Thanks to its practical hatchback configuration, the Model S offers a surprising amount of cargo space: a crossover-like 26.3 cubic feet is available behind the rear seats, while a full 58.1 cubes can be unlocked by folding the rear seats down. Additionally, there's a small frunk (front trunk) - the electric powertrain takes up less underhood space than a conventional engine - that serves up an extra 5.3 cubic inches for small items.
Should people-carrying be a priority, the Model S offers buyers the option of a pair of rear-facing jump seats (similar to the units found in stations wagons of a bygone era) to bring seating capacity up seven.
Where the Model S really shines is in its performance. Two different battery packs are available, including 60- and 85-kWh units. Both mate to the same basic liquid-cooled electric motor, though its output varies by model.
The entry-level 60-kWh model produces 302 horsepower and 317 lb-ft of torque, while the 85-kWh variant makes 362 horsepower and 325 lb-ft of torque. The high-end "Performance" 85-kWh Model S tops out at 416 horsepower and 443-lb of torque.
The 85-kWh sedans are EPA-certified for a 265-mile driving range, and can scoot from zero-to-60 mph in 5.4 seconds in standard trim or 4.2 seconds in Performance form. The 60-kWh model is rated for a 208-mile range and can accelerate to 60 mph in 5.9 seconds.
As for efficiency, the 85-kWh Model S is rated at 88 MPGe (miles per gallon equivalent) in the city and 90 MPGe on the highway, with the 60-kWh battery pack is good for 94/97 MPGe.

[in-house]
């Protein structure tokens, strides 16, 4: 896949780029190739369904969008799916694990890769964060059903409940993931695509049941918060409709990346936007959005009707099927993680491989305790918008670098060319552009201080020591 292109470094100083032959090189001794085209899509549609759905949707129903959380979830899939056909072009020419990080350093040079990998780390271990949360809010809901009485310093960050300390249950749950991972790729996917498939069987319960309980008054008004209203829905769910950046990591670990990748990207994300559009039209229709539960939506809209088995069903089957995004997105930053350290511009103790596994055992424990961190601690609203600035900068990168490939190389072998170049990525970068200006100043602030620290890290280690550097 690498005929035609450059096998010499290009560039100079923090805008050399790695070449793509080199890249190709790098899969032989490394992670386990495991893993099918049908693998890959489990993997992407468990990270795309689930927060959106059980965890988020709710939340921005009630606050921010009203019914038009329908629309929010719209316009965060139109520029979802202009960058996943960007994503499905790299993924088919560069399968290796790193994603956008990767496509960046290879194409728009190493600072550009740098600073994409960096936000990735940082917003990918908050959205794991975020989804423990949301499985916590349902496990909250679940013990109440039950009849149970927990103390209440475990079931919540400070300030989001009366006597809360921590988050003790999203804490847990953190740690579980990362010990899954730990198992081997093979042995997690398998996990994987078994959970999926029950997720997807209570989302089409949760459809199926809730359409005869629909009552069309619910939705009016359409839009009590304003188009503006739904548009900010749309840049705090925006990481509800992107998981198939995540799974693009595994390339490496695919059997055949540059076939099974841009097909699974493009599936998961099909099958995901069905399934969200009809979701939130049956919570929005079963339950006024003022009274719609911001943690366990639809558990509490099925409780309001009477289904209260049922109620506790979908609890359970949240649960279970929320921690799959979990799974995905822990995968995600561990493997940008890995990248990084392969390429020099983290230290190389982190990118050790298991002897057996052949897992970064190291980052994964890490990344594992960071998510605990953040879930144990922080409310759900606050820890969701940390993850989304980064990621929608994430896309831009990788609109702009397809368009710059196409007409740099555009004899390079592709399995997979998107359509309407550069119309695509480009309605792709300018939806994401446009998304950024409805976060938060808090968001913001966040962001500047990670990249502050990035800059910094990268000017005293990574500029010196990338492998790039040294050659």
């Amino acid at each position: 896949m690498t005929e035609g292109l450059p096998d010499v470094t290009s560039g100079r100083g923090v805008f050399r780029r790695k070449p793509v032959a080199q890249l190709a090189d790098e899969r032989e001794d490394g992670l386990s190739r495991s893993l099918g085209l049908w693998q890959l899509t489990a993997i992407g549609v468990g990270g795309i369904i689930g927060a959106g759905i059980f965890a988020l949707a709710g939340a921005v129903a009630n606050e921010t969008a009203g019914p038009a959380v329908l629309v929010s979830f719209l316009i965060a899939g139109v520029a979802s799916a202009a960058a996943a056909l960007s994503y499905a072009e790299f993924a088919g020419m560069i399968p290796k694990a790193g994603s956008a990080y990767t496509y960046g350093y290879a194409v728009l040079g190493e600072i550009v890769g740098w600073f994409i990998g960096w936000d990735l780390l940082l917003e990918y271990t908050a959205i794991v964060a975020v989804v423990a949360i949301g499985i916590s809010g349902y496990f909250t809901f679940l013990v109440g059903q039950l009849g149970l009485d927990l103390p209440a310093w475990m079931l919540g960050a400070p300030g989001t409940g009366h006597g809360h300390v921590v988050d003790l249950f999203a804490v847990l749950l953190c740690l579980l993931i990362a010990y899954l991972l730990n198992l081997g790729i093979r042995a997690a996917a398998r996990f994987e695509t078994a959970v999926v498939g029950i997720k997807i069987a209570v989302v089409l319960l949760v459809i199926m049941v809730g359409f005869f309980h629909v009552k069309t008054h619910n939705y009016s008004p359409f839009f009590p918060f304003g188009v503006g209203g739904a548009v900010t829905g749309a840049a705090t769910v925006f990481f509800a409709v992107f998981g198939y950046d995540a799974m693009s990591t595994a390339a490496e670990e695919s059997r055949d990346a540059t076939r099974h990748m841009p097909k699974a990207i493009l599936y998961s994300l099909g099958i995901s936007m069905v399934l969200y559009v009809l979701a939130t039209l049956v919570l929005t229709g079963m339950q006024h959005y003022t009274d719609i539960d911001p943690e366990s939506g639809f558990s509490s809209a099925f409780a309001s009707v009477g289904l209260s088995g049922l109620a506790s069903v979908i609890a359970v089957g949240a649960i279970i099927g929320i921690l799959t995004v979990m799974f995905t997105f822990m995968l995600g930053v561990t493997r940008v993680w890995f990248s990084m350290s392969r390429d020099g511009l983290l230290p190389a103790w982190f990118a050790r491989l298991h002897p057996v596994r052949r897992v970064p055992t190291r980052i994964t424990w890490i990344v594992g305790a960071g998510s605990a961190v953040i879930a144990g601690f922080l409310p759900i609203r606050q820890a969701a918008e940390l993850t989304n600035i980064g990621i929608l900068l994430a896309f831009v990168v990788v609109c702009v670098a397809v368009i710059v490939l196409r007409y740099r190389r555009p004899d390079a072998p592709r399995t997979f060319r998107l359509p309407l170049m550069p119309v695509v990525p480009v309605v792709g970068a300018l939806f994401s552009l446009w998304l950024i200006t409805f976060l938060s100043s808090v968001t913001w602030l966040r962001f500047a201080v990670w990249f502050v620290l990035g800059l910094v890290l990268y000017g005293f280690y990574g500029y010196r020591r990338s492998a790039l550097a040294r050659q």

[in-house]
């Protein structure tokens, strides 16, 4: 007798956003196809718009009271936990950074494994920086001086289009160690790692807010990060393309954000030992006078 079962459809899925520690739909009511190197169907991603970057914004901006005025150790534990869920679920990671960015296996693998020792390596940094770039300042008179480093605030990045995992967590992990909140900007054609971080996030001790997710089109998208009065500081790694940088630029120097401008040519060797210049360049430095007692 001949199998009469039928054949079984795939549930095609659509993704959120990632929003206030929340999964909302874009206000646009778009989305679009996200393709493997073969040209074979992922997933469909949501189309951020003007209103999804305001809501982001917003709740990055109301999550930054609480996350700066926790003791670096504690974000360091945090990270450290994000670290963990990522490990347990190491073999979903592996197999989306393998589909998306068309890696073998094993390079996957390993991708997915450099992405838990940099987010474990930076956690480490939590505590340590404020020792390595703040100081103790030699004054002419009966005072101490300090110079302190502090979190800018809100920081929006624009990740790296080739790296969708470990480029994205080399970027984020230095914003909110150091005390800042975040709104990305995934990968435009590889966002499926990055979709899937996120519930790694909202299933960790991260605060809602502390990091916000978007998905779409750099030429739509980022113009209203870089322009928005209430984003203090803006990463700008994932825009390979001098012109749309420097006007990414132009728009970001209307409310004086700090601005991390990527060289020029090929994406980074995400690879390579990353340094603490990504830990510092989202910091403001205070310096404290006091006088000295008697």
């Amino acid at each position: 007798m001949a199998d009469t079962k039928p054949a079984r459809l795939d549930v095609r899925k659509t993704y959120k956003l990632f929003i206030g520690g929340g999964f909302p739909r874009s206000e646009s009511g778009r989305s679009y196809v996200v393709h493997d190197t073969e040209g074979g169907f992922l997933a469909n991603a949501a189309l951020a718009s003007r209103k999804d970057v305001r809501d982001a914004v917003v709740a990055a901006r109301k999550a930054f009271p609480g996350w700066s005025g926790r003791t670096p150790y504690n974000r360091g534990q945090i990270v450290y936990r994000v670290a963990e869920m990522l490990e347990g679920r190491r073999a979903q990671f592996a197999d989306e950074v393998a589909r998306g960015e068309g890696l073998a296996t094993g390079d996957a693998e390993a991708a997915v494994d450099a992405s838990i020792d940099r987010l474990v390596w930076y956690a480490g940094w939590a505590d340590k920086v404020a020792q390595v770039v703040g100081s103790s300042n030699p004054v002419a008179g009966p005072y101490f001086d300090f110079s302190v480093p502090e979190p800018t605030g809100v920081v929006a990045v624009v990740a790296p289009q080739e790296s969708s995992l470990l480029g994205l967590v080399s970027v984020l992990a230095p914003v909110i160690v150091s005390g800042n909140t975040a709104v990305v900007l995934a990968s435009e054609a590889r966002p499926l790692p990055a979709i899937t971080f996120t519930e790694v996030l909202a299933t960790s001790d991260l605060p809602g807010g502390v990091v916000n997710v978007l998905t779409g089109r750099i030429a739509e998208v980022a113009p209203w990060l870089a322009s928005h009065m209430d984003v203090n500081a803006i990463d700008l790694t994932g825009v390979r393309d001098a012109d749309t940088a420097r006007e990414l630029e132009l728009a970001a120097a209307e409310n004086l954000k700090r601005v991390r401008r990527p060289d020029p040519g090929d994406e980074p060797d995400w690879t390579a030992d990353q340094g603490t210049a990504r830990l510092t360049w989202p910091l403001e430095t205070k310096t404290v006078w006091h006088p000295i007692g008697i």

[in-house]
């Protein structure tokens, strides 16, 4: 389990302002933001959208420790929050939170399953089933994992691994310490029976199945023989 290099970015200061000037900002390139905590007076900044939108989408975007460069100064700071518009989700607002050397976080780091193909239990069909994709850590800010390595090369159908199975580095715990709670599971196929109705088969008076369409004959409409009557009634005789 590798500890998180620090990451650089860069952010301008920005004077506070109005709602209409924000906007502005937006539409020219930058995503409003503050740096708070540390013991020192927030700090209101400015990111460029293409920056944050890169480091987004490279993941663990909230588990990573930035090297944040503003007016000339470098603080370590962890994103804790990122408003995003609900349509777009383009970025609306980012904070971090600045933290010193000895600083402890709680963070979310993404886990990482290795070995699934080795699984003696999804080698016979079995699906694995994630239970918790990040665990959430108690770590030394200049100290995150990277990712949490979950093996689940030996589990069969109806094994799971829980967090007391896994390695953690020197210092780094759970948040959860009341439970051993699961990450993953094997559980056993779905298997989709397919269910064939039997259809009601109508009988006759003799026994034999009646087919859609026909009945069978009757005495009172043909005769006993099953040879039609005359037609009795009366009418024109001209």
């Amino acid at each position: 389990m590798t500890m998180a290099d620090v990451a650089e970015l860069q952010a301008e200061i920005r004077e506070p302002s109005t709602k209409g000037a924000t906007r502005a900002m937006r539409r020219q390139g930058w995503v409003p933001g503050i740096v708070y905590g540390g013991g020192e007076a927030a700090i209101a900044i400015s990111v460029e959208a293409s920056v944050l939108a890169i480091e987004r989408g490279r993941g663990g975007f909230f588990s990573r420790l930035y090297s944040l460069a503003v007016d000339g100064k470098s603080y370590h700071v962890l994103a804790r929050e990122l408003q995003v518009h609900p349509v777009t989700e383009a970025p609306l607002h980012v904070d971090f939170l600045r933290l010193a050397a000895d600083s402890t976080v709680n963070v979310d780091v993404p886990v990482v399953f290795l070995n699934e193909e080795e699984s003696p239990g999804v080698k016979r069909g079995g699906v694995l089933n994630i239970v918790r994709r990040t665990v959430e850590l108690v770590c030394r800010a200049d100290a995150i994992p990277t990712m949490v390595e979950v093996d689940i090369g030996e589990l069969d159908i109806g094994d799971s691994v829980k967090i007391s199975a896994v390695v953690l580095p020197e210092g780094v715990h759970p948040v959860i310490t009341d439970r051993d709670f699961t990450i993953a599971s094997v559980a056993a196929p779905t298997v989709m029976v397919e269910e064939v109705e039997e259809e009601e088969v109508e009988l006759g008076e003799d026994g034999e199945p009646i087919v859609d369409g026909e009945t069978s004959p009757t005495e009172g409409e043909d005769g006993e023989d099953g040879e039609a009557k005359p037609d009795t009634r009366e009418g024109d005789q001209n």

Using a 240 volt outlet, fully recharging the battery takes roughly 7 hours for the 60 kWh model and 9 hours for 85 kWh variants. An optional High Power Home Charging system halves each of those times.
The optional all-wheel drive system noticeably increases traction and boosts performance while giving the Model S an extra 10 miles of range.
When fitted to the 60 and 85 models, the all-wheel drive system consists of two electric motors (one over each axle) each rated at 188 horsepower. The range-topping P85D retains the rear-wheel drive S' 416-horsepower rear motor to provide a total output of 691 horsepower and 687 lb-ft. of torque. It can sprint from zero to 60 mph in 3.2 seconds, a figure that puts it on par with many supercars.
Notably, Tesla is building a nationwide network of "Supercharger" fast charging stations that can replenish 200 miles of range in the 85-kWh model in roughly an hour, thereby enabling worry-free long-distance travel. For now, the stations are largely concentrated along the east and west coasts, Texas and key Midwest regions, but Tesla hopes to add new units throughout the country over the next decade.